then compared against the original competition outcomes. Creativ- arrive at different winners depending on whether visual in-
ity, involvement, motivation, passion, and uniqueness were signif- formation is available or not. This finding suggests that visual
icantly more salient through visual cues rather than through sound. cues are indeed persuasive and sway judges away from recog-
Passion had considerable impact on the professional judgment nizing the best performance that they themselves have, by con-
of quality when it was visible; through silent videos, those sensus, defined as dependent on sound. Professional judgment
selecting “the most passionate contestant” identified the actual appears to be made with little conscious awareness that visual
winners at rates significantly higher than chance (59.6%). They cues factor so heavily into preferences and decisions.
also fared better than those making the same judgments through Both musical novices and professional musicians reported
audio recordings (38.7%), t(196) = 7.01, P < 0.001. Involvement attempting to identify the highest quality performances. These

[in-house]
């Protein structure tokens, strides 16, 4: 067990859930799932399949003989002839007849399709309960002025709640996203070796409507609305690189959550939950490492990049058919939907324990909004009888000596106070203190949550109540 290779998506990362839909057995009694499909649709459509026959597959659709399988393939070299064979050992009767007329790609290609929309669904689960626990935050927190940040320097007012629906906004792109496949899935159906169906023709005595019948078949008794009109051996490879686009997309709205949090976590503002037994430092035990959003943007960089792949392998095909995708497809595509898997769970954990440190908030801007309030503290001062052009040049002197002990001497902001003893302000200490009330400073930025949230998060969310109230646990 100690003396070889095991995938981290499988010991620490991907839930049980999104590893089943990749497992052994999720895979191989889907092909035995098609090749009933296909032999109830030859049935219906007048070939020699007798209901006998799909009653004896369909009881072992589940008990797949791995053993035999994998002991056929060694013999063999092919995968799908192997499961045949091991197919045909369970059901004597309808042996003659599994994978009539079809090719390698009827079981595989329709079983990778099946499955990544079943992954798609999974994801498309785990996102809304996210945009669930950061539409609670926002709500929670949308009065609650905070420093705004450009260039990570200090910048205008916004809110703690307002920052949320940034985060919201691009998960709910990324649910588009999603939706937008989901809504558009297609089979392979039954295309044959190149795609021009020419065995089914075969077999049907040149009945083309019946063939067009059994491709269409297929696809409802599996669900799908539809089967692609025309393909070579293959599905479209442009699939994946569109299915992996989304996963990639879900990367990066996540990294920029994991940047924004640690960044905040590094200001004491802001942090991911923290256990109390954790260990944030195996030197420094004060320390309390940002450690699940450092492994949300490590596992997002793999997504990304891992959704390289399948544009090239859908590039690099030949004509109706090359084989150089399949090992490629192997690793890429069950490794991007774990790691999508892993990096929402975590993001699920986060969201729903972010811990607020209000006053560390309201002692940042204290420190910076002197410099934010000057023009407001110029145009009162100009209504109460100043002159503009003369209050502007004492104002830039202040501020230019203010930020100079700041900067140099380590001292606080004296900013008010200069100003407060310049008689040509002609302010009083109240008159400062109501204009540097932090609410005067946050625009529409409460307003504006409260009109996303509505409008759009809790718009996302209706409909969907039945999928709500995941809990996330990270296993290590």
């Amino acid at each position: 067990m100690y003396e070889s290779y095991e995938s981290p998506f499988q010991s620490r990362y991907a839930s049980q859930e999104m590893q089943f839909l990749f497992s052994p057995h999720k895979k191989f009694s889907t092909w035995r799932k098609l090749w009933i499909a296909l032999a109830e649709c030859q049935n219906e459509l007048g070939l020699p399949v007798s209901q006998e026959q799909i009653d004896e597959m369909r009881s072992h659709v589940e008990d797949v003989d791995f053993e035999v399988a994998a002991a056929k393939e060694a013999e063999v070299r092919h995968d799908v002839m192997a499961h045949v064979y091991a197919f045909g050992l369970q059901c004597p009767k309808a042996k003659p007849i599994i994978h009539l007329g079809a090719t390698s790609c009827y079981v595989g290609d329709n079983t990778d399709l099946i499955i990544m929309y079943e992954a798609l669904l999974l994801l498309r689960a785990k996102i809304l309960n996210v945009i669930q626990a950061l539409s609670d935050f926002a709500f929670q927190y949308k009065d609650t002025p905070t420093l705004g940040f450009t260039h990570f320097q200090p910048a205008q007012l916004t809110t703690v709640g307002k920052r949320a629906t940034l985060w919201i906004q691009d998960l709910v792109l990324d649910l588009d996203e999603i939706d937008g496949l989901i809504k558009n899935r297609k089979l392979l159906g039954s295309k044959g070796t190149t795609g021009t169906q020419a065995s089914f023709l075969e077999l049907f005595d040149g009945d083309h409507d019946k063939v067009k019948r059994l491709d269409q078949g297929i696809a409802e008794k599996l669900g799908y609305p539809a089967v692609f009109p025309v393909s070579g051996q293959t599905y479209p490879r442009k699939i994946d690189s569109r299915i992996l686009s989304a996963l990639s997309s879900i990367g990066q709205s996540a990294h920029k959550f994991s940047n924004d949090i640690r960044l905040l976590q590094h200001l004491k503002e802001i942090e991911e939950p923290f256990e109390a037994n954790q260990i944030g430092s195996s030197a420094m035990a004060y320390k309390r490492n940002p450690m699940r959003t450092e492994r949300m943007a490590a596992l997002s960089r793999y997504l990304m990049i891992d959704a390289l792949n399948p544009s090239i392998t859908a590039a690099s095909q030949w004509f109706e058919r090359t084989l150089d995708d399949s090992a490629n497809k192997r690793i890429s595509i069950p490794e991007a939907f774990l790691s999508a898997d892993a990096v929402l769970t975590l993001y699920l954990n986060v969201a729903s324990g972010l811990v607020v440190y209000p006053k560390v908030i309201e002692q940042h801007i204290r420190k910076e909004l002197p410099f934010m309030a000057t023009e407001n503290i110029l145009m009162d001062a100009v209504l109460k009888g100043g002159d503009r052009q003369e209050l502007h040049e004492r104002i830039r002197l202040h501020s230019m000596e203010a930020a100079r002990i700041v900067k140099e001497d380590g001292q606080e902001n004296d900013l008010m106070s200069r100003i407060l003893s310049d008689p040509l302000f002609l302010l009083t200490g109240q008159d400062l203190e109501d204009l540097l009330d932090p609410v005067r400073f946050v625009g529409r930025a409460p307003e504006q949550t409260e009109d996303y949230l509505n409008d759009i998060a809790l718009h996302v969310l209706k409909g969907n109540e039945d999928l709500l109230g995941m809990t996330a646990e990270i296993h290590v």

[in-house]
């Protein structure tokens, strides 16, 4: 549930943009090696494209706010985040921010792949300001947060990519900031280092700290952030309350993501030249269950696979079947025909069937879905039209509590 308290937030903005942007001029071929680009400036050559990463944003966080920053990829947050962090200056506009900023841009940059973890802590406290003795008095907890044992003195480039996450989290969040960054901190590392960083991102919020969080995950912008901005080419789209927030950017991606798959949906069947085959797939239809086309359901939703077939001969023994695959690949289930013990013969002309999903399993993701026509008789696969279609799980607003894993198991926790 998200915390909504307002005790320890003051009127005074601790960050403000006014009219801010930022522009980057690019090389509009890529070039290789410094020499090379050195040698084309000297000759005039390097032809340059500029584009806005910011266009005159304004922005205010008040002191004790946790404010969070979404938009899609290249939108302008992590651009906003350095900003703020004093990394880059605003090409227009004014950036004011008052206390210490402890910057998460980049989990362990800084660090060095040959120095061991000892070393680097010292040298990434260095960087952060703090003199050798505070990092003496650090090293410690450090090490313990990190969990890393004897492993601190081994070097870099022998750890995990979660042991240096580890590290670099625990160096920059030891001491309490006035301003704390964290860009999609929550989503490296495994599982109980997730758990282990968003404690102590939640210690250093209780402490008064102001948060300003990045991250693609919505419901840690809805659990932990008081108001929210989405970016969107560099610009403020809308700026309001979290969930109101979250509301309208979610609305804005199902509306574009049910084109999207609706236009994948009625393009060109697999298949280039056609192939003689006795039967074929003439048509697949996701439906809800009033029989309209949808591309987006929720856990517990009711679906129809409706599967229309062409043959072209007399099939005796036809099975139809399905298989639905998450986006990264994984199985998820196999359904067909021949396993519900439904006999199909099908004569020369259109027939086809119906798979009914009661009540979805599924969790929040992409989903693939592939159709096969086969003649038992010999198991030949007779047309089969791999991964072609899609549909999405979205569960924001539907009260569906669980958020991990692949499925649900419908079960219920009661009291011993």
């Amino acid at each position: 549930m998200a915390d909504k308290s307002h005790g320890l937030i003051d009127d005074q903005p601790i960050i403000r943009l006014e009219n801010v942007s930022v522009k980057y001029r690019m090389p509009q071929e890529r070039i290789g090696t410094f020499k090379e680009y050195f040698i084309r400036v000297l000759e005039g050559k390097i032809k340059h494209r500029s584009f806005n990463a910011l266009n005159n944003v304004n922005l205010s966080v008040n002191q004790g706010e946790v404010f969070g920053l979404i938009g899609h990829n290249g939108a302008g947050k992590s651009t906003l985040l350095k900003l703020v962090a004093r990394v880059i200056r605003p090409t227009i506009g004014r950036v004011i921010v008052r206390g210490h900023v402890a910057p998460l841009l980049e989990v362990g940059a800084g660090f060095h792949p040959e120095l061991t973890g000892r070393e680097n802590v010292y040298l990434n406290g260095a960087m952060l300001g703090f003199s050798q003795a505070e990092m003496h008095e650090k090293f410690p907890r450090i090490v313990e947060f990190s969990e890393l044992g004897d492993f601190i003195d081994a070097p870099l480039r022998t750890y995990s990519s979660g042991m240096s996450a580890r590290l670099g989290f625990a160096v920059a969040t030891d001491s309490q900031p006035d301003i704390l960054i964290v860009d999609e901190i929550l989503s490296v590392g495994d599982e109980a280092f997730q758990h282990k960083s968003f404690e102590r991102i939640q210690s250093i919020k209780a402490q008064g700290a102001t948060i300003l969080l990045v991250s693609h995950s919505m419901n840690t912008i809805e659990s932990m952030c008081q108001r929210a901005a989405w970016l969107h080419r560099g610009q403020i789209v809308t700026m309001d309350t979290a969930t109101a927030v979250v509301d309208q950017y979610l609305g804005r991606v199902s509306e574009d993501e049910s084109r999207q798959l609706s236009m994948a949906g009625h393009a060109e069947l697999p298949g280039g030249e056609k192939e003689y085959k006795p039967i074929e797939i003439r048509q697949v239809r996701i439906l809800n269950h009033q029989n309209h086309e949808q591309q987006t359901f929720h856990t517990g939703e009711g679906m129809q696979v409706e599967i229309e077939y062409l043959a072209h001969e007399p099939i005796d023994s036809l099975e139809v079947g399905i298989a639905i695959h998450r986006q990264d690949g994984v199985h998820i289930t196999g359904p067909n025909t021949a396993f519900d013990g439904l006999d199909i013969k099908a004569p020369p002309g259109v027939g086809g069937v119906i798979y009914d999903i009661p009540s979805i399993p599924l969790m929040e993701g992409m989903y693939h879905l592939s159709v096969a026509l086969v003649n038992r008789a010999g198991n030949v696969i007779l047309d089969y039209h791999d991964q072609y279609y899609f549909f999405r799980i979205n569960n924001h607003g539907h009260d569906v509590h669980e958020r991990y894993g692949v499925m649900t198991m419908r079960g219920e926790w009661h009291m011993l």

(53.1%), motivation (52.8%), creativity (44.6%), and uniqueness self-reports are further supported by the studies that imple-
(43.6%) also contributed to the visual information that signaled mented incentives and bonuses for participant performance in
quality of performance in a way that auditory information did not identifying the actual winners. However, both experts and nov-
allow either novice or expert participants to perceive (all P’s < ices appear to be surprised by their own data, and experts in
0.001). Confidence was not a factor that allowed participants to
particular reported a severe lack of confidence in their judgment
distinguish among the performers through either visuals or
when they were assigned to the video-only recordings, not know-
sound, t(193) = −0.68, P = n.s.
ing that their approximations of the actual outcomes would be
The final experiments explored the visual elements that con-
superior under such constrained conditions. The notion that our
tribute to the professional judgment of music. Motion, motivation,
experience of music (75) depends so much on visual information—
creativity, and passion are perceived as hallmarks of great per-
formance (SI Text). As those facets of performance are visually at a nonconscious level and to a degree that interferes with
accessible and readily so, they may be universally understood what people actually value—points to consequential implications